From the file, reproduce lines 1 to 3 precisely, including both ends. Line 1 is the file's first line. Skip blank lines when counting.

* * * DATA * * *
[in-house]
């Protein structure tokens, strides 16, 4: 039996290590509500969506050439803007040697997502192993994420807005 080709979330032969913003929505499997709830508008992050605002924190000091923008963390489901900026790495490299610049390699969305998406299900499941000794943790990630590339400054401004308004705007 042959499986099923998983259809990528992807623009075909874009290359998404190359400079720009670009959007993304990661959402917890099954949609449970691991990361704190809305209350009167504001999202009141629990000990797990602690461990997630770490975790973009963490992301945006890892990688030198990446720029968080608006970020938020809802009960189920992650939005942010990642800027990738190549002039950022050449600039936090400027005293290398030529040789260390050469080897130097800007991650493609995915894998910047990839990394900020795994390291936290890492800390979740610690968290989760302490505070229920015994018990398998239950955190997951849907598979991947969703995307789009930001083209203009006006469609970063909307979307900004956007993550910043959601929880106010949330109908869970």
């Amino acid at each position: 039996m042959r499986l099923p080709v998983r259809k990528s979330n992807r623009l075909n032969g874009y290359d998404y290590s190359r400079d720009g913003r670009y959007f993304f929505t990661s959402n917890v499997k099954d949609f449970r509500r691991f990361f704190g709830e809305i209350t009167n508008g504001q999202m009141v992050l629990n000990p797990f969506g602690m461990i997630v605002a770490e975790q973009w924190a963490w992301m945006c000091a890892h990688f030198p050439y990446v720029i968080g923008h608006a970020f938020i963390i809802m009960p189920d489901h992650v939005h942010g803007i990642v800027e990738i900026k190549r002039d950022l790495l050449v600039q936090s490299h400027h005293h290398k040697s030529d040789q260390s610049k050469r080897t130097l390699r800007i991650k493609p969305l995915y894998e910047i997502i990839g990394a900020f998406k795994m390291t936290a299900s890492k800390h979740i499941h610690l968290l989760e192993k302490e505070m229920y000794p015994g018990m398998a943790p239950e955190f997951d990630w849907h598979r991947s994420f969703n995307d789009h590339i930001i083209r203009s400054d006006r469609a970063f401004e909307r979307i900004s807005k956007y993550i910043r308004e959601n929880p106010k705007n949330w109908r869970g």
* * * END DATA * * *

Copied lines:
[in-house]
């Protein structure tokens, strides 16, 4: 039996290590509500969506050439803007040697997502192993994420807005 080709979330032969913003929505499997709830508008992050605002924190000091923008963390489901900026790495490299610049390699969305998406299900499941000794943790990630590339400054401004308004705007 042959499986099923998983259809990528992807623009075909874009290359998404190359400079720009670009959007993304990661959402917890099954949609449970691991990361704190809305209350009167504001999202009141629990000990797990602690461990997630770490975790973009963490992301945006890892990688030198990446720029968080608006970020938020809802009960189920992650939005942010990642800027990738190549002039950022050449600039936090400027005293290398030529040789260390050469080897130097800007991650493609995915894998910047990839990394900020795994390291936290890492800390979740610690968290989760302490505070229920015994018990398998239950955190997951849907598979991947969703995307789009930001083209203009006006469609970063909307979307900004956007993550910043959601929880106010949330109908869970």
């Amino acid at each position: 039996m042959r499986l099923p080709v998983r259809k990528s979330n992807r623009l075909n032969g874009y290359d998404y290590s190359r400079d720009g913003r670009y959007f993304f929505t990661s959402n917890v499997k099954d949609f449970r509500r691991f990361f704190g709830e809305i209350t009167n508008g504001q999202m009141v992050l629990n000990p797990f969506g602690m461990i997630v605002a770490e975790q973009w924190a963490w992301m945006c000091a890892h990688f030198p050439y990446v720029i968080g923008h608006a970020f938020i963390i809802m009960p189920d489901h992650v939005h942010g803007i990642v800027e990738i900026k190549r002039d950022l790495l050449v600039q936090s490299h400027h005293h290398k040697s030529d040789q260390s610049k050469r080897t130097l390699r800007i991650k493609p969305l995915y894998e910047i997502i990839g990394a900020f998406k795994m390291t936290a299900s890492k800390h979740i499941h610690l968290l989760e192993k302490e505070m229920y000794p015994g018990m398998a943790p239950e955190f997951d990630w849907h598979r991947s994420f969703n995307d789009h590339i930001i083209r203009s400054d006006r469609a970063f401004e909307r979307i900004s807005k956007y993550i910043r308004e959601n929880p106010k705007n949330w109908r869970g």